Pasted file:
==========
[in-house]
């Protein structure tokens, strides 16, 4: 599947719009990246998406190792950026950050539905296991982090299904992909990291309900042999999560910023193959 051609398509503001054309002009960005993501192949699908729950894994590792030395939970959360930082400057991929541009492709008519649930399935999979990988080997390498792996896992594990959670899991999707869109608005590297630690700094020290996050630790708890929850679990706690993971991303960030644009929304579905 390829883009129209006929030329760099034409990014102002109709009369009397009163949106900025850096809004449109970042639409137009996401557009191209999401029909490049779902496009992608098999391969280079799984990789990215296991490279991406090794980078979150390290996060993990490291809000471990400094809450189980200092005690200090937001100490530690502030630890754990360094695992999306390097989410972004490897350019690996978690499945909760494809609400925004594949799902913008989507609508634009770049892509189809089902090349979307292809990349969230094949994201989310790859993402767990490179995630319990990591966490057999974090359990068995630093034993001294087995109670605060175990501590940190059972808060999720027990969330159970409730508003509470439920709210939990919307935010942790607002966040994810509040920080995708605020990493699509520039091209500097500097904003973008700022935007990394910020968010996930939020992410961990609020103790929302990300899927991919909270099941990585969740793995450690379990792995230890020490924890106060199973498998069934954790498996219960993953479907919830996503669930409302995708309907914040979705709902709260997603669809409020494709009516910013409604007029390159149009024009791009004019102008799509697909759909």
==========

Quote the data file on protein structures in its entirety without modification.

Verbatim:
[in-house]
């Protein structure tokens, strides 16, 4: 599947719009990246998406190792950026950050539905296991982090299904992909990291309900042999999560910023193959 051609398509503001054309002009960005993501192949699908729950894994590792030395939970959360930082400057991929541009492709008519649930399935999979990988080997390498792996896992594990959670899991999707869109608005590297630690700094020290996050630790708890929850679990706690993971991303960030644009929304579905 390829883009129209006929030329760099034409990014102002109709009369009397009163949106900025850096809004449109970042639409137009996401557009191209999401029909490049779902496009992608098999391969280079799984990789990215296991490279991406090794980078979150390290996060993990490291809000471990400094809450189980200092005690200090937001100490530690502030630890754990360094695992999306390097989410972004490897350019690996978690499945909760494809609400925004594949799902913008989507609508634009770049892509189809089902090349979307292809990349969230094949994201989310790859993402767990490179995630319990990591966490057999974090359990068995630093034993001294087995109670605060175990501590940190059972808060999720027990969330159970409730508003509470439920709210939990919307935010942790607002966040994810509040920080995708605020990493699509520039091209500097500097904003973008700022935007990394910020968010996930939020992410961990609020103790929302990300899927991919909270099941990585969740793995450690379990792995230890020490924890106060199973498998069934954790498996219960993953479907919830996503669930409302995708309907914040979705709902709260997603669809409020494709009516910013409604007029390159149009024009791009004019102008799509697909759909």